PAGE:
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Palestinian arson attack victim to meet idol Cristiano Ronaldo

Ahmad Dawabsha, whose immediate family died in a settler firebomb attack on their West Bank home, is on his way to meet Real Madrid star
Ahmed Dawabsha on 15 March 2016 (AFP)

A Palestinian boy who was the sole survivor of an arson attack by Jewish settlers on his family home is on his way to Spain to meet his Real Madrid idol, Cristiano Ronaldo.

Five-year old Ahmad Dawabsha, along with his uncle and grandparents, crossed the border into Jordan on Tuesday night amid much fanfare from Palestinian officials.

Dawabsha spent the last eight months recuperating in an Israeli hospital. He suffered severe burns which affected his mobility.

A picture of him wearing a Real Madrid shirt as he lay on his hospital bed inspired Palestinians to campaign on social media to convince the team to meet Ahmad.

Reakl Madrid agreed to the request in January, and preparations have been set since.

Nasr Dawabsha, his uncle, said: “The trip will take over three days, with Ahmad set to meet Ronaldo on the 18th of this month. After that Ahmad will return to continue his treatment at the hospital.”

Ahmad will be received by the Real Madrid football club and will meet Ronaldo at the Santiago Bernabeu stadium.

“Ahmad supports Real Madrid and he always wants to wear Cristiano Ronaldo’s number 7 shirt,” Hussein said. “Once, they brought him a football with Barcelona’s slogan, but he immediately painted it white.”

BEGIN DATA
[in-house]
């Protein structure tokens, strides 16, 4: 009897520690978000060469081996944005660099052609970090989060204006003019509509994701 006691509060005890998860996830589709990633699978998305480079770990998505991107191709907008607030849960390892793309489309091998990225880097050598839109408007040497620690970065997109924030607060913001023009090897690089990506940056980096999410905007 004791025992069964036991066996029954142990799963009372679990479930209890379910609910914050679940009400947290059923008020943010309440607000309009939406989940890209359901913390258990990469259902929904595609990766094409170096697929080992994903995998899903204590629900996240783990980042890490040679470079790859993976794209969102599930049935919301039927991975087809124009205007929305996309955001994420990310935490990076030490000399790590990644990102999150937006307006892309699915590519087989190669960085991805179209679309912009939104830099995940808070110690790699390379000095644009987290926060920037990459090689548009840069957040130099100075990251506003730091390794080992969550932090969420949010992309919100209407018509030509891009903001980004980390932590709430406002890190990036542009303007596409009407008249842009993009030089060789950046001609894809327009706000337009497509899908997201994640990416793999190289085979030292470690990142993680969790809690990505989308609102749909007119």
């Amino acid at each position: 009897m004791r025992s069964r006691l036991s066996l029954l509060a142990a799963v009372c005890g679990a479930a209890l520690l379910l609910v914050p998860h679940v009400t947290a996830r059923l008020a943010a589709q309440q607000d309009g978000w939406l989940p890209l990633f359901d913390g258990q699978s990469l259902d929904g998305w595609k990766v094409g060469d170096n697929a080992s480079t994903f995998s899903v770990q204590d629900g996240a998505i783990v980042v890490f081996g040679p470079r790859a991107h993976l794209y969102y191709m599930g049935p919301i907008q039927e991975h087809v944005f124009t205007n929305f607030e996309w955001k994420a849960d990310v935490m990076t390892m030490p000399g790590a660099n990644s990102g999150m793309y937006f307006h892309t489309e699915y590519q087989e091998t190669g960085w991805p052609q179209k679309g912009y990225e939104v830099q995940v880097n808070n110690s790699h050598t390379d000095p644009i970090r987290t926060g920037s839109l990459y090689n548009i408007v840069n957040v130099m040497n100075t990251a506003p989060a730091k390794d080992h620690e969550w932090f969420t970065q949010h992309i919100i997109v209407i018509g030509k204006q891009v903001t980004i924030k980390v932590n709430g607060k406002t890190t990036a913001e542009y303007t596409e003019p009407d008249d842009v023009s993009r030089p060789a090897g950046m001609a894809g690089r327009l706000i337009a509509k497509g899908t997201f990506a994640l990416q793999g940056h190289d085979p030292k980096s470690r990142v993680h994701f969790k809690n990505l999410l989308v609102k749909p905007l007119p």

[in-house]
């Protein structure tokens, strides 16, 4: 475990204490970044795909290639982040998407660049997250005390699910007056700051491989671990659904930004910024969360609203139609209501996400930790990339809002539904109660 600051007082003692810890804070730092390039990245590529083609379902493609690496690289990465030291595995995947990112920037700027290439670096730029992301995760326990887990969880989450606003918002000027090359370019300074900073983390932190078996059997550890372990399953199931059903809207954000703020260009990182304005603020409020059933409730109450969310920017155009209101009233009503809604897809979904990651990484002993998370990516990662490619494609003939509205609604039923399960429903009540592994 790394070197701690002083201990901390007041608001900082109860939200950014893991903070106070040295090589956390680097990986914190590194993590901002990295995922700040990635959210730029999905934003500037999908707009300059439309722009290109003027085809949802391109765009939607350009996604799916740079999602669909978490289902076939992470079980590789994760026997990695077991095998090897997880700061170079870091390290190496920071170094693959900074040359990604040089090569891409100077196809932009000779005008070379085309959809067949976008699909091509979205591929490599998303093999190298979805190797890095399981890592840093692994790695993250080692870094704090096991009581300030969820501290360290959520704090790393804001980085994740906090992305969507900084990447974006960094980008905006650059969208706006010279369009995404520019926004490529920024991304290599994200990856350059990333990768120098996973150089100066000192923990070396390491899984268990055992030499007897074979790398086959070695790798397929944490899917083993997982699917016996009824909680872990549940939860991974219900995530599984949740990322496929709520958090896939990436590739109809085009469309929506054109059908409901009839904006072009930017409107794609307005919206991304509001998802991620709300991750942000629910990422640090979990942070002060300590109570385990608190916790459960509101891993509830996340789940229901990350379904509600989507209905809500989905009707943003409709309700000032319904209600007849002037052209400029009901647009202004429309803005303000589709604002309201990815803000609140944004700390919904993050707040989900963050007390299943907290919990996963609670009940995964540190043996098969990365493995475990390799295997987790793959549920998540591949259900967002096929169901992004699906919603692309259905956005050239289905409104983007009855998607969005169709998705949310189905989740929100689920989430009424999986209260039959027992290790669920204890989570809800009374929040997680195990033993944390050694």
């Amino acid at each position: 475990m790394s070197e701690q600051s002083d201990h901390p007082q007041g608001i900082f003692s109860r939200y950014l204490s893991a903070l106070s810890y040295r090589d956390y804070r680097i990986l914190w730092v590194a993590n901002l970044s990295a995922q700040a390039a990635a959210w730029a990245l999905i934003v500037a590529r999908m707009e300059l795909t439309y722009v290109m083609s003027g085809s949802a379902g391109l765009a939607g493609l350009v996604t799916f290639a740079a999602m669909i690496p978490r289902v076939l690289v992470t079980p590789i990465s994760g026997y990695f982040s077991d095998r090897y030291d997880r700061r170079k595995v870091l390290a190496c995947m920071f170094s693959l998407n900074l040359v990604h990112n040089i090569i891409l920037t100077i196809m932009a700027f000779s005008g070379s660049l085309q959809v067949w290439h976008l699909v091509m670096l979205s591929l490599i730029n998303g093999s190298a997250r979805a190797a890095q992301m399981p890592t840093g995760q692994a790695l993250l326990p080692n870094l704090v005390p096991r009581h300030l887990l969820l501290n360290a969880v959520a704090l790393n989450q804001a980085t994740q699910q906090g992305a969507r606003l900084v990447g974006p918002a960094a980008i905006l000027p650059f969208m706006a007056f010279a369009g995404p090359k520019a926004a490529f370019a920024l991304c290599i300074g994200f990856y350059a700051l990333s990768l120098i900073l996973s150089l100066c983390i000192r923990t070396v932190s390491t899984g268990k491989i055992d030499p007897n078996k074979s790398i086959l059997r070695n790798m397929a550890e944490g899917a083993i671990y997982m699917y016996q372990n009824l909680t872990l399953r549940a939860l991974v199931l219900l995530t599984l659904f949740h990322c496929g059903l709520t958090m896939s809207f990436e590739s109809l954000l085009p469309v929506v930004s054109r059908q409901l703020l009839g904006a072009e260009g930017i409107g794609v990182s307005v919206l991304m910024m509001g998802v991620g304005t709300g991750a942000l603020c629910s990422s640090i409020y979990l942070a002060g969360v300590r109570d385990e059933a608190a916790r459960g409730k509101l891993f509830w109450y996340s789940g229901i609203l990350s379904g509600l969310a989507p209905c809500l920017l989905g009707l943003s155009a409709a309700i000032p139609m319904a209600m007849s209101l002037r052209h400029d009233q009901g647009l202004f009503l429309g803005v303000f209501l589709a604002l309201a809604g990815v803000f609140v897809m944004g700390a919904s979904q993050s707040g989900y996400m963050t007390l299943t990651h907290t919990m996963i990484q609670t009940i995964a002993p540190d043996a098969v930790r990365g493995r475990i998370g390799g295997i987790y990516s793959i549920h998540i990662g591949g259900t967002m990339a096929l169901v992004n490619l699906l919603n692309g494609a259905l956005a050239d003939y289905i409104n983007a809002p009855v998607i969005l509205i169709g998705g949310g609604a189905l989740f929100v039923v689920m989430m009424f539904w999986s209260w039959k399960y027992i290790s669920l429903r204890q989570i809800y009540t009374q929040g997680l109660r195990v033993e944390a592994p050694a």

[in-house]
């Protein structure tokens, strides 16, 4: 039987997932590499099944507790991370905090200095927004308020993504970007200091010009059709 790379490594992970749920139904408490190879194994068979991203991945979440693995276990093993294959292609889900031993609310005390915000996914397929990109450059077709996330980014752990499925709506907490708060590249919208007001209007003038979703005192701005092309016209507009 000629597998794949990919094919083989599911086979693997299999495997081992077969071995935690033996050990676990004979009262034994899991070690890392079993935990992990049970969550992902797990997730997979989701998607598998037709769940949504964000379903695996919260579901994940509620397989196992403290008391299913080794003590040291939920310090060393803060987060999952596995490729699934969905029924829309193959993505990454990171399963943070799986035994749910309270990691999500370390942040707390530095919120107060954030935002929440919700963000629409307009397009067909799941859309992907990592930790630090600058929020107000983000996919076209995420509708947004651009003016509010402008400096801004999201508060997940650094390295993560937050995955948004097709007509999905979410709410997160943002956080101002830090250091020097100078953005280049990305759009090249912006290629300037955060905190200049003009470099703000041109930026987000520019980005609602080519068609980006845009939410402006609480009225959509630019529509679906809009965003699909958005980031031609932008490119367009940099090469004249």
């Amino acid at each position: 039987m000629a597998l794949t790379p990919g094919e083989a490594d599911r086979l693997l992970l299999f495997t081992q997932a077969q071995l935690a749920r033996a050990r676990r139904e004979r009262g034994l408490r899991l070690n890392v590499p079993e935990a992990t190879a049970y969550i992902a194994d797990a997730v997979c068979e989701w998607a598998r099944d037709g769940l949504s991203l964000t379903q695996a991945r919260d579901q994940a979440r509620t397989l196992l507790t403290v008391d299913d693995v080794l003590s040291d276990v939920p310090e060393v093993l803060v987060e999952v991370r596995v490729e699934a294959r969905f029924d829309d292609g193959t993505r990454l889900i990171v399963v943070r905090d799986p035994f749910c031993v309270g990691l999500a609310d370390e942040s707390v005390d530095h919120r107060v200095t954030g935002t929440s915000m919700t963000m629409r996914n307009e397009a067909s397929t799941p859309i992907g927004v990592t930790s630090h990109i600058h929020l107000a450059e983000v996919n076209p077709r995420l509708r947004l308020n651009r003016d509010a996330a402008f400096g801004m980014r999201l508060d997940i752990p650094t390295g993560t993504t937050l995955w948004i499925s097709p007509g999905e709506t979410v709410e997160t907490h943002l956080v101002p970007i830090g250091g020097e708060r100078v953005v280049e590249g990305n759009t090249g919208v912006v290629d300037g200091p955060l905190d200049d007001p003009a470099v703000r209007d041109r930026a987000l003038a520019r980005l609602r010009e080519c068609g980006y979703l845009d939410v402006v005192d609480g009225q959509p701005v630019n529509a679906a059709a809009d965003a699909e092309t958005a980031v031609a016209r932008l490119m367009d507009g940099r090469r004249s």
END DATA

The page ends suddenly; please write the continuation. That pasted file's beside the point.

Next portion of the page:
In January, the Portuguese met with a three-year-old Lebanese child, Haider, whose parents were killed after a twin suicide attack in the Burj al-Barajneh area of Beirut last November.

The head of the Palestine football federation, Jibril Rajoub, said he would like to thank current Real Madrid manager Zinedine Zidane for his help in setting up the meeting

Ahmad's home in his West Bank village of Douma was firebombed by settlers in July of last year.

His 18-month-old brother Ali was burned to death, and father Saad died a week later from his injuries. Riham, Ahmad's mother, died a month after that.

Ahmad's grandfather Hussein previously told Middle East Eye of the difficulty in telling the little boy what happened to his parents and baby brother.

“The doctors said it is best to tell him now, when we have psychologists on call here at the hospital, but they also said he is not going to understand what to be dead actually means,” Hussein said.